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Topic: 70% ethanol solution  (Read 20799 times)

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Offline Polleke

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Re: 70% ethanol solution
« Reply #15 on: January 05, 2013, 10:46:26 AM »
I don't think its unreasonable to specify distilled or deionized water for ethanol-based disinfecting solutions.  Tap water is an undefined product, it may contain random dissolved salts, depending on the time of the year, or the location.  Above, someone has stated that it might be more microbiologically clean that the DI system, but even if that is true sometimes, its not under the facilities control, so if its important, you never know if its always the case, for all times at all facilities.  You're not going to be allowed to use tap water, if there is an auditing process, it just looks sloppy.  And being slightly sloppy, when it doesn't really matter, doesn't make you look ingenious, it makes people wonder, "What other corners do they cut, 'round here."  c.f. : http://www.chemicalforums.com/index.php?topic=29560.msg112551#msg112551

I can see your reasoning, but still find it weird to use a pure product (or more expensive product) like demiwater to make 70% ethanol solution that you use to clean your working bench for example.
I really find it weird.
I also dont see the impact of the random salts, dont see how that would matter for 90% of the usage of the 70% ethanol.

You said that the tap water is not under the control of the facility, but be honest: how many facilities test their demiwater on a regular base to check if its still up to standards?
I have worked in a lab for a few years now and there was never (!) a real control on the demiwater. And its in many labs the same thing.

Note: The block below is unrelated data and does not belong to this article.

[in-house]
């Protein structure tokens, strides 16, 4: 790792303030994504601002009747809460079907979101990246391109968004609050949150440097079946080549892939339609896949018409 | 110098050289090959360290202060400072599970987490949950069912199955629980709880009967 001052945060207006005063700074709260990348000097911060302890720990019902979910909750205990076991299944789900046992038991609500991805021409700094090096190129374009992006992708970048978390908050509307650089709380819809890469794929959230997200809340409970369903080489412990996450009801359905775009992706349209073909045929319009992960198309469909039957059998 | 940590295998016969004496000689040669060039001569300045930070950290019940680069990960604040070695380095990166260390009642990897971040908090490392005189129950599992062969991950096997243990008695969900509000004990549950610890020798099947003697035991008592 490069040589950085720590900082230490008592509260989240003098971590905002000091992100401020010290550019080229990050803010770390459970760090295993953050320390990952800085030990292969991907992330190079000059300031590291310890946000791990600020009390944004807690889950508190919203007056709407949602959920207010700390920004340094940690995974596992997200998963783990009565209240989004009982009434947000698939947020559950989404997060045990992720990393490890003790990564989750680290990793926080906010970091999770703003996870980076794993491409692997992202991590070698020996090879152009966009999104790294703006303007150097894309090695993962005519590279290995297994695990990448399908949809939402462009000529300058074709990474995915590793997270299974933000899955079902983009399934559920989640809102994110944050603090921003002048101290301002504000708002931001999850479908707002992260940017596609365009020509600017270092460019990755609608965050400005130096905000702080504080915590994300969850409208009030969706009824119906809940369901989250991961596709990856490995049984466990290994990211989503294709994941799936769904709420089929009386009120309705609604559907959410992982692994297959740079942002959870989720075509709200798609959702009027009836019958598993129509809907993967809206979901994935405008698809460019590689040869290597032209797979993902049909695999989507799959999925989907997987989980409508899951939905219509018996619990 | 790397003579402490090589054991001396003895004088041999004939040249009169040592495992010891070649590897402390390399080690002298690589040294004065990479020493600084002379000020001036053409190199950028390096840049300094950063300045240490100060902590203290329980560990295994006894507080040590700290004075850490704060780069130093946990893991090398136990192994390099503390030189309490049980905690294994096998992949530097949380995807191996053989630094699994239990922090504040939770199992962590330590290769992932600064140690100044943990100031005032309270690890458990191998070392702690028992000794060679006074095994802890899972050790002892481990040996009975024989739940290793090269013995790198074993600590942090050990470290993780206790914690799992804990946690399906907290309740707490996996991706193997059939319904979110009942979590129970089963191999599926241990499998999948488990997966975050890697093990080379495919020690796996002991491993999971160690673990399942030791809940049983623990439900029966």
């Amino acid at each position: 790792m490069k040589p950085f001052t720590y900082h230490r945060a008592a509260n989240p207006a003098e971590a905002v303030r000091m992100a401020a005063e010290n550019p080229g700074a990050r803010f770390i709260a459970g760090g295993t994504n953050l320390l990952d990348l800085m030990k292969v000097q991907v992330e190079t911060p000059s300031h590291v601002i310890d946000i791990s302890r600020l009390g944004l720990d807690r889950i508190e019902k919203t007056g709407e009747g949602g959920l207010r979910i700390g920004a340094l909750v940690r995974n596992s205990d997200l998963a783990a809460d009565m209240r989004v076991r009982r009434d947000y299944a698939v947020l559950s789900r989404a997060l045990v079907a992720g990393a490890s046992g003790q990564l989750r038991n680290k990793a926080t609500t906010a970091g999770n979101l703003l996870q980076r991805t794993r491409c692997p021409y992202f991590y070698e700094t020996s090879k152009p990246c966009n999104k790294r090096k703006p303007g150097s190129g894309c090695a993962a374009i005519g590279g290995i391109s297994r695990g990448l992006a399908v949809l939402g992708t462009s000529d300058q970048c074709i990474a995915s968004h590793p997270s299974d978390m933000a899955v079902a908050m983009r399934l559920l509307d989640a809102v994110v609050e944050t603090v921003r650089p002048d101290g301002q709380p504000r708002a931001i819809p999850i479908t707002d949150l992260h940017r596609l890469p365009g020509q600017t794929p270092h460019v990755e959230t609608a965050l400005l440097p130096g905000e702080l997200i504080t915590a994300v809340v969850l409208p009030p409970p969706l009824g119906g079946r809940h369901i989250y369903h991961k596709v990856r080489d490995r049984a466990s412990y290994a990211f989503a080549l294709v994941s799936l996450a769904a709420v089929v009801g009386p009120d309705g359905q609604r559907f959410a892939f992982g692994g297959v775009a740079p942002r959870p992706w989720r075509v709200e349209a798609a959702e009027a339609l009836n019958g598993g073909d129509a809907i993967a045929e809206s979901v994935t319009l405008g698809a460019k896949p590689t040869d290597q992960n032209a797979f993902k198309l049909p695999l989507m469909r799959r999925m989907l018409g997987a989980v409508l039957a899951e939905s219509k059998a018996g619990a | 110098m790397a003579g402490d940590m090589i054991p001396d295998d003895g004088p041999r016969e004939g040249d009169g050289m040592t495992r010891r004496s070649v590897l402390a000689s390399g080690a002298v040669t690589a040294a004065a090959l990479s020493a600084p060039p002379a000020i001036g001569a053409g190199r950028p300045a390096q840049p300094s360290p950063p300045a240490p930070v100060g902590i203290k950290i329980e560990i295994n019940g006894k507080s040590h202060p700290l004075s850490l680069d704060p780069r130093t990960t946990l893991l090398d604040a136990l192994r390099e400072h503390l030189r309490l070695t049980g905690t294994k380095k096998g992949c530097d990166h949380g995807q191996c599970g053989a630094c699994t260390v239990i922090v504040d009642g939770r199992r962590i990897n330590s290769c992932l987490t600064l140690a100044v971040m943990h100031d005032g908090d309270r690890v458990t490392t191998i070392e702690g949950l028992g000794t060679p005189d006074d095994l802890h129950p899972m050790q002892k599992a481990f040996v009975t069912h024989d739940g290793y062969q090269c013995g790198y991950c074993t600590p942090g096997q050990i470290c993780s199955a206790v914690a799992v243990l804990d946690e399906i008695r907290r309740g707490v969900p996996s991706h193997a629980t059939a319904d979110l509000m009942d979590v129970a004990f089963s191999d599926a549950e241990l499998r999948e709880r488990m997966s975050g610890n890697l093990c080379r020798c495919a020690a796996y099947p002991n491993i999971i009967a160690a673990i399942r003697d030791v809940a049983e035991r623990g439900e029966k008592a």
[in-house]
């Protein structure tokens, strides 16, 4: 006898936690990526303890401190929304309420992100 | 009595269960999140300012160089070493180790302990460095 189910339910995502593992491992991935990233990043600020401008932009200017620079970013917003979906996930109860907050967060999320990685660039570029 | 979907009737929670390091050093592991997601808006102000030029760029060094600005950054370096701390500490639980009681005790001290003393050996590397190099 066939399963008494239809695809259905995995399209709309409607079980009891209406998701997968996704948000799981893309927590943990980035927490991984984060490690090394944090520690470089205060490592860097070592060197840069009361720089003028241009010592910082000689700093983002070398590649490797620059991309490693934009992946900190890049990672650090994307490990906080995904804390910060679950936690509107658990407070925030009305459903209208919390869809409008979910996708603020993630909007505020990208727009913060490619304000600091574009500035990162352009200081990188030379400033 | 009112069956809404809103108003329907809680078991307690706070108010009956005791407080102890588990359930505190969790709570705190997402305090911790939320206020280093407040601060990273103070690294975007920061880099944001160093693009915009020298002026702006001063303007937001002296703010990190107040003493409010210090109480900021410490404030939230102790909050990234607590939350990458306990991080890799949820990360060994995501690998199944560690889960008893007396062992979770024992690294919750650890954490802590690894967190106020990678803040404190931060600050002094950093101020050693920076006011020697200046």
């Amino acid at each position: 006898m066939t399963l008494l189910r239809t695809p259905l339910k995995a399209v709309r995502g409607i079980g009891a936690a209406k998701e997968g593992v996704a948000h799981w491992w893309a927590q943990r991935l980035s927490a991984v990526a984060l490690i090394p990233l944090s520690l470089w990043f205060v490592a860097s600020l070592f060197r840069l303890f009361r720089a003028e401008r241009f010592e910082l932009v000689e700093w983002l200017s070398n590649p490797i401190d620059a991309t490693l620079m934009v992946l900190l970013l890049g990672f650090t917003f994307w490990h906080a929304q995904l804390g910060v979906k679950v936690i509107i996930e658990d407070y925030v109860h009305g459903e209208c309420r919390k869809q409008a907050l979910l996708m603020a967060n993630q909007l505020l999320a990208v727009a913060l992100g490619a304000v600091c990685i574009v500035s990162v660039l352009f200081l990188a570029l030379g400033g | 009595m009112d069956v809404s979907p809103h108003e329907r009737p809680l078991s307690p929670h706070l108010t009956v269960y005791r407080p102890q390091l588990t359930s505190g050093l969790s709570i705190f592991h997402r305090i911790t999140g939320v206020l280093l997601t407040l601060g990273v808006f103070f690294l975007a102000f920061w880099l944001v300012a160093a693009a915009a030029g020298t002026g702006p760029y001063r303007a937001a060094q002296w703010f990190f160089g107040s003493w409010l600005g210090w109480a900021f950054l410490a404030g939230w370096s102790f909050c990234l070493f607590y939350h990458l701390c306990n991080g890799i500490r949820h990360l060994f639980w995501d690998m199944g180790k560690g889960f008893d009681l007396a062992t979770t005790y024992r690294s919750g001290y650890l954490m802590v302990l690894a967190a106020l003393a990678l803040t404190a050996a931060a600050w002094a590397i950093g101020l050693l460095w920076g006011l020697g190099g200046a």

Another thing: many labs have a system that uses a plastic tube (that is attached to the tap (valve)) to fill their bottles with demiwater, this plastic tube is often used for many months/years without ever being cleaned. I am not sure you know a lot about biofilmformation, but I can tell you that those plastic tubes are often filled with bacteria and other "crap".
(I have also read literature in which is stated that in some labs they even found algea(!) growing in the systems that were used for demiwater or even worse, miliQ water systems.

If you indeed use a regulary checked demiwater system I can see your point, but for many of the labs this is not the case.

About using distilled water: is that not really really expensive?

Offline discodermolide

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Re: 70% ethanol solution
« Reply #16 on: January 05, 2013, 12:09:14 PM »
If you work in a cGMP environment quality control and following procedures are paramount, even for labs. Our water quality sometimes gave us more problems than anything else and was constantly monitored. Everything is documented for the batch records. The slightest variation is noted and investigated.
If this is not done you can get all sorts of warnings from the governmental authority (if they find out and they can do snap unannounced inspections) even up to banning the sale of your products, costs a lot of money and usually heads roll.
This is not usually the case in normal research labs where you do not have the same degree of quality control.
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Offline Polleke

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Re: 70% ethanol solution
« Reply #17 on: January 05, 2013, 12:19:29 PM »
If you work in a cGMP environment quality control and following procedures are paramount, even for labs. Our water quality sometimes gave us more problems than anything else and was constantly monitored. Everything is documented for the batch records. The slightest variation is noted and investigated.